appreciate anyone creeping around. The worn floorboards rattled with every step,
despite Haleyâ€™s efforts to place each foot gently in front of the other. She
passed the kitchen on her way down the long hallway. The cramped space was a
mess of dirty pots and pans sitting and crusting on the stovetop, trash
overflowing the can and spilling onto the floor, empty plates scattered on the
table. All left for Haley to clean. All left for Haley to worry over.
On the way to her room, Haley paused by the arched opening leading to the den.
Dad and Jocelyn sat in each otherâ€™s company, watching TV as so many normal
families would. But did all those families take advantage of one member? Did
they pretend like that member didnâ€™t exist unless they needed help with
something? Or was Haley the only lucky one?
It's horrible when home becomes Hell. I enjoyed your post. Please enter me. (Vera Wilson 11:28am September 14, 2014)
Home is supposed to be a place where you can take a deep breath, but that is not Haley's life. Thanks for commenting! (Krystal Wade 10:09am September 15, 2014)
I can relate to your posting today, but on a different level. Your posting reminded me of what it was like growing up, and I hope your book will help other girls, who are going through something similar right now. It took the death of my parents, to finally come to terms of my grief, and we're talking decades after my Hell!! I'm just now trying to deal with it, but know I won't be hurt anymore. Thank you for writing your book, and helping others. (Peggy Roberson 11:21am September 15, 2014)
I am so looking forward to reading Charming! (Jenny Ford 11:43am September 15, 2014)
Oh Peggy, thank you so much. I'm sorry to hear about your struggles, but I'm glad you've found your strength.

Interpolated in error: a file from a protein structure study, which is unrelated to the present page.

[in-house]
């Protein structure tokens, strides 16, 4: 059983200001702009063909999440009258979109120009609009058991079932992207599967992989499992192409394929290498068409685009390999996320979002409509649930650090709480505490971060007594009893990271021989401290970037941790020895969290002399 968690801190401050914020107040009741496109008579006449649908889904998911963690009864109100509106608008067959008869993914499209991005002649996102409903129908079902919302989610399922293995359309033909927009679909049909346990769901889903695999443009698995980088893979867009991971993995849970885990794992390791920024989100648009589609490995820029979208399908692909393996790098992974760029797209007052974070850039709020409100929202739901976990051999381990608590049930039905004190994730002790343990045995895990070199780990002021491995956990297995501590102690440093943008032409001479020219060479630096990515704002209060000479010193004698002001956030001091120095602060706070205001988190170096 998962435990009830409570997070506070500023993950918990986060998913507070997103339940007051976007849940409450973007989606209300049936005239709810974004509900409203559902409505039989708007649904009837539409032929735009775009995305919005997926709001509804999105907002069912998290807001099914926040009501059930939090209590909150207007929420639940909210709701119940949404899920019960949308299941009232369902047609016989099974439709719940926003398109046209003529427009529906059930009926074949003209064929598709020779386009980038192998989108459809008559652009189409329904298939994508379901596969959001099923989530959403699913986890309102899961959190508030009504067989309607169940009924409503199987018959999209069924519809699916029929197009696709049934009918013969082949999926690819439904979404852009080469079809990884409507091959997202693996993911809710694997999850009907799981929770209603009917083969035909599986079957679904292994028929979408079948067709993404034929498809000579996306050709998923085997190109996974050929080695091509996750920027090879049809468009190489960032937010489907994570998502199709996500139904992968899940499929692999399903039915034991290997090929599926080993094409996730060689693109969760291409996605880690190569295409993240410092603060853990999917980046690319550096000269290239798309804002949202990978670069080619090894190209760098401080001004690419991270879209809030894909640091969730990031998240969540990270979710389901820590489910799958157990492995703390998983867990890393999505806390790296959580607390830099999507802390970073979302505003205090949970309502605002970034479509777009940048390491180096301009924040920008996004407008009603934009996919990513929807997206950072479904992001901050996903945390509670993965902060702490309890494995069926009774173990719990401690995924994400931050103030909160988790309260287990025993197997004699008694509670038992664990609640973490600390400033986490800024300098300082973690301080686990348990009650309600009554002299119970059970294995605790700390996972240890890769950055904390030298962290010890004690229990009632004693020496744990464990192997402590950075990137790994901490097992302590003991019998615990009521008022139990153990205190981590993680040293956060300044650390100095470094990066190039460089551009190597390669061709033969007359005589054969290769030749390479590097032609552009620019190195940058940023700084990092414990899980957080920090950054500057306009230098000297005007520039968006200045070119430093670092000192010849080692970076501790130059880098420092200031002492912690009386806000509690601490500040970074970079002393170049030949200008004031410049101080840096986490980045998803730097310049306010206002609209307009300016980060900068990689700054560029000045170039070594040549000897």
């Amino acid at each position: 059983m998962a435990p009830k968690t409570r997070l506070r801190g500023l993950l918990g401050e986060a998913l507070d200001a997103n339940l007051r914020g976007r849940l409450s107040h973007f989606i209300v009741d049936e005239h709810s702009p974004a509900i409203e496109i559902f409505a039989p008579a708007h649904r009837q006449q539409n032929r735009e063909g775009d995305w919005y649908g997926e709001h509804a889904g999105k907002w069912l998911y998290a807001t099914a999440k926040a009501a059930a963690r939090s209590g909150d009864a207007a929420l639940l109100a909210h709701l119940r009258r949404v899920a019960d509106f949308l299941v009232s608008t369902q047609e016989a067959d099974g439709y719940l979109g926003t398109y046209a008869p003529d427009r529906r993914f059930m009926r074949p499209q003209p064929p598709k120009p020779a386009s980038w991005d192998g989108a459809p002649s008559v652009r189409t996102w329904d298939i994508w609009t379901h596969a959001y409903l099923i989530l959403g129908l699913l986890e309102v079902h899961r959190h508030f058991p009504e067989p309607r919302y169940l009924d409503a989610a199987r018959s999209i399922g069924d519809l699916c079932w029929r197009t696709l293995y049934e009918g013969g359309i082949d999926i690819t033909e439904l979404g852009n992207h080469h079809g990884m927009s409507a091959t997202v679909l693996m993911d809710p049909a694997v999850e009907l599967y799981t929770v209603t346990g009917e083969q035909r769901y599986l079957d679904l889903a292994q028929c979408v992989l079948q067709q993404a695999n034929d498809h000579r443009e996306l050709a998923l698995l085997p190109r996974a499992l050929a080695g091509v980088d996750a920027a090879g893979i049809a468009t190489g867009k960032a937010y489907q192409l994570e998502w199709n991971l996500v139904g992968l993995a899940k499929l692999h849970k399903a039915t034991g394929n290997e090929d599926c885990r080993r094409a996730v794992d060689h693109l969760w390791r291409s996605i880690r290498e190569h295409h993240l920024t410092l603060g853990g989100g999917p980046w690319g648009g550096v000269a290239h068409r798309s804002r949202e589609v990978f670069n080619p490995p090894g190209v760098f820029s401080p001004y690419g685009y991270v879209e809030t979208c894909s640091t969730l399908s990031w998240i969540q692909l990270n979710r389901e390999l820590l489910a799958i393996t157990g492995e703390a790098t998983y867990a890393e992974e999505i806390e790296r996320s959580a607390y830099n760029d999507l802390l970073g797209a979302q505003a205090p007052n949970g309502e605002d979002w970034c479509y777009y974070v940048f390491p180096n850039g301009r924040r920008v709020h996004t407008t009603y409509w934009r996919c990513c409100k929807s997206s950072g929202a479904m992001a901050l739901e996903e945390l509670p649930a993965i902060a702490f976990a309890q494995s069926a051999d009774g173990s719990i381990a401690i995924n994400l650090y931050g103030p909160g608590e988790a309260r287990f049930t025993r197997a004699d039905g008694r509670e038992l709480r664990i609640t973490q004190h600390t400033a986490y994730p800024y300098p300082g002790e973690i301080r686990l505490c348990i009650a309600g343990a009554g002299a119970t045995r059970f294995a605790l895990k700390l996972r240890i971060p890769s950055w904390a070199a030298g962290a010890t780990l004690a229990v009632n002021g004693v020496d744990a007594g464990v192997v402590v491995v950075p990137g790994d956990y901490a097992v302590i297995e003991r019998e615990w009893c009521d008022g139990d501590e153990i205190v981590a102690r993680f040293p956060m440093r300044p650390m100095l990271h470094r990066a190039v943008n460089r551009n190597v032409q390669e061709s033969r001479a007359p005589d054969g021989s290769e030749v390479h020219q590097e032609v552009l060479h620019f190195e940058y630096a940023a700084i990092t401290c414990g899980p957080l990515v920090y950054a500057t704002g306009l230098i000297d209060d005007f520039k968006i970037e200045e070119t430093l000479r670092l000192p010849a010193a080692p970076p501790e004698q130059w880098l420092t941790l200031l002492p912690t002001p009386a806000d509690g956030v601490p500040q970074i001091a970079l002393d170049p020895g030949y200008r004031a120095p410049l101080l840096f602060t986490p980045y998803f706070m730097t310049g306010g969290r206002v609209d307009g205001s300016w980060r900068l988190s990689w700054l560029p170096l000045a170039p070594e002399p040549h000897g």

And thank you, Jenny! (Krystal Wade 11:47am September 15, 2014)
I was lucky never to experience something like this. This would be a very good book to read! (Julie Parrish 3:20pm September 15, 2014)
Poor Haley - she sounds like a modern-day Cinderella. Hope that she has a fairy-tale ending in your book. (Joanne Schultz 4:01pm September 15, 2014)
Oh yeah.... I remember getting knots in my stomach when I pulled into the driveway and saw my husband's car was there! Thank goodness he found a f**k buddy and left me! (Barbara Wright 7:39pm September 15, 2014)
How horrible it would be to have home not be a haven. Would love to see the heroine overcome such situation. (G. Bisbjerg 12:48pm September 16, 2014)
Ah, a celebration of family life.
Lots of families like that.
But the title _Charming_ scawes me.... (Mary Ann Dimand 6:13am September 16, 2014)
Great first chapter. I hope it has a happy ending! (Pam Howell 9:12am September 16, 2014)
Looking forward to reading this book. (Bonnie Capuano 10:11am September 16, 2014)
That first line really pulls you in. The excerpt sounds very interesting. (Larena Hubble 12:56pm September 16, 2014)
Awesome excerpt Krystal, I LOVE how Haley counts the number of steps into her private hell. The character of Haley just grabs & won't let go of me as the reader.
Touched a chord re my own childhood. Could use your HEA ending.... (Elaine Seymour 1:18pm September 16, 2014)
Thank you for the chance to win. I like when authors write about what they know because the book becomes more "real." It is just blah when the subject is not a good one to know. (Sally Hannoush 3:47pm September 16, 2014)
I would love to read this book. Thank you for the chance !! (Susan King 8:31pm September 16, 2014)
I photo alone is interesting .The cover makes me want to check it out. (Deb Pelletier 8:37pm September 16, 2014)
Charming sounds charming! (Denise Austin 10:42pm September 16, 2014)
Can someone explain the cover picture to me? (Sarah Nicholas 11:20pm September 16, 2014)
Hi Sarah, the cover picture is a representation of some of the horror that takes place in the novel. While there is a lot of my personal pain woven into the story, it is still a thriller with a killer. (Krystal Wade 8:50am September 19, 2014)